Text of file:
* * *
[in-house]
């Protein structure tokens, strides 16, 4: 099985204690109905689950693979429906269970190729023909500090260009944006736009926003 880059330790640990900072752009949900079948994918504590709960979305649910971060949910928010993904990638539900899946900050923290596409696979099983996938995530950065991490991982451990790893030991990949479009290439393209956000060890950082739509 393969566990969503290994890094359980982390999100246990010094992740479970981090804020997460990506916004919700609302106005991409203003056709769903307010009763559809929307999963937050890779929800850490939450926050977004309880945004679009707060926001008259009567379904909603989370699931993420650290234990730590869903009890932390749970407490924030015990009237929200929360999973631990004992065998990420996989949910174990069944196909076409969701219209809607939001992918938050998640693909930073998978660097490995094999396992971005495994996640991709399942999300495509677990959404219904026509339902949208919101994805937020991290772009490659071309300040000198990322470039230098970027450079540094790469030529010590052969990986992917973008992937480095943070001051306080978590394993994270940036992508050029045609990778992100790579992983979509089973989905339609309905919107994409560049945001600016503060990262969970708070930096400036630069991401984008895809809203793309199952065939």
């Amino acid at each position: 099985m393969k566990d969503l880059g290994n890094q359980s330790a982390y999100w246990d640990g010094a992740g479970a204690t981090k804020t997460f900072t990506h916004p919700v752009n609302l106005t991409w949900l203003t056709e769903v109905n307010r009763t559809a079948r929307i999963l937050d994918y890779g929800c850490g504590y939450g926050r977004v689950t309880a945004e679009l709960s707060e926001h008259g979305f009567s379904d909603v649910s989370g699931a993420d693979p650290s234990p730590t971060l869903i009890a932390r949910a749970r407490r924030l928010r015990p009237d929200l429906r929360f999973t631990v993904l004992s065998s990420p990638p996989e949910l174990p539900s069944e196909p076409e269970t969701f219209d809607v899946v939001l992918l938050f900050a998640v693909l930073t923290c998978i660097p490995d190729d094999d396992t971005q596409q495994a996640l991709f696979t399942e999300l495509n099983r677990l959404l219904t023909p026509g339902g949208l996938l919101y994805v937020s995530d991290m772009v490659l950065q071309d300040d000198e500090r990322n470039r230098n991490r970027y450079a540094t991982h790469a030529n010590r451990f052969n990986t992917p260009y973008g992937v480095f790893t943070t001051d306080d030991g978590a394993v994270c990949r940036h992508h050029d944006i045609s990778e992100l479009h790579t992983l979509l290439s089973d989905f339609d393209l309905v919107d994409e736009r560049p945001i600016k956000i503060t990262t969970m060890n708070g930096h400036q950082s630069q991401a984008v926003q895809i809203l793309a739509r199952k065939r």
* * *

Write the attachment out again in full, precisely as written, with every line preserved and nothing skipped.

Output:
[in-house]
């Protein structure tokens, strides 16, 4: 099985204690109905689950693979429906269970190729023909500090260009944006736009926003 880059330790640990900072752009949900079948994918504590709960979305649910971060949910928010993904990638539900899946900050923290596409696979099983996938995530950065991490991982451990790893030991990949479009290439393209956000060890950082739509 393969566990969503290994890094359980982390999100246990010094992740479970981090804020997460990506916004919700609302106005991409203003056709769903307010009763559809929307999963937050890779929800850490939450926050977004309880945004679009707060926001008259009567379904909603989370699931993420650290234990730590869903009890932390749970407490924030015990009237929200929360999973631990004992065998990420996989949910174990069944196909076409969701219209809607939001992918938050998640693909930073998978660097490995094999396992971005495994996640991709399942999300495509677990959404219904026509339902949208919101994805937020991290772009490659071309300040000198990322470039230098970027450079540094790469030529010590052969990986992917973008992937480095943070001051306080978590394993994270940036992508050029045609990778992100790579992983979509089973989905339609309905919107994409560049945001600016503060990262969970708070930096400036630069991401984008895809809203793309199952065939």
């Amino acid at each position: 099985m393969k566990d969503l880059g290994n890094q359980s330790a982390y999100w246990d640990g010094a992740g479970a204690t981090k804020t997460f900072t990506h916004p919700v752009n609302l106005t991409w949900l203003t056709e769903v109905n307010r009763t559809a079948r929307i999963l937050d994918y890779g929800c850490g504590y939450g926050r977004v689950t309880a945004e679009l709960s707060e926001h008259g979305f009567s379904d909603v649910s989370g699931a993420d693979p650290s234990p730590t971060l869903i009890a932390r949910a749970r407490r924030l928010r015990p009237d929200l429906r929360f999973t631990v993904l004992s065998s990420p990638p996989e949910l174990p539900s069944e196909p076409e269970t969701f219209d809607v899946v939001l992918l938050f900050a998640v693909l930073t923290c998978i660097p490995d190729d094999d396992t971005q596409q495994a996640l991709f696979t399942e999300l495509n099983r677990l959404l219904t023909p026509g339902g949208l996938l919101y994805v937020s995530d991290m772009v490659l950065q071309d300040d000198e500090r990322n470039r230098n991490r970027y450079a540094t991982h790469a030529n010590r451990f052969n990986t992917p260009y973008g992937v480095f790893t943070t001051d306080d030991g978590a394993v994270c990949r940036h992508h050029d944006i045609s990778e992100l479009h790579t992983l979509l290439s089973d989905f339609d393209l309905v919107d994409e736009r560049p945001i600016k956000i503060t990262t969970m060890n708070g930096h400036q950082s630069q991401a984008v926003q895809i809203l793309a739509r199952k065939r």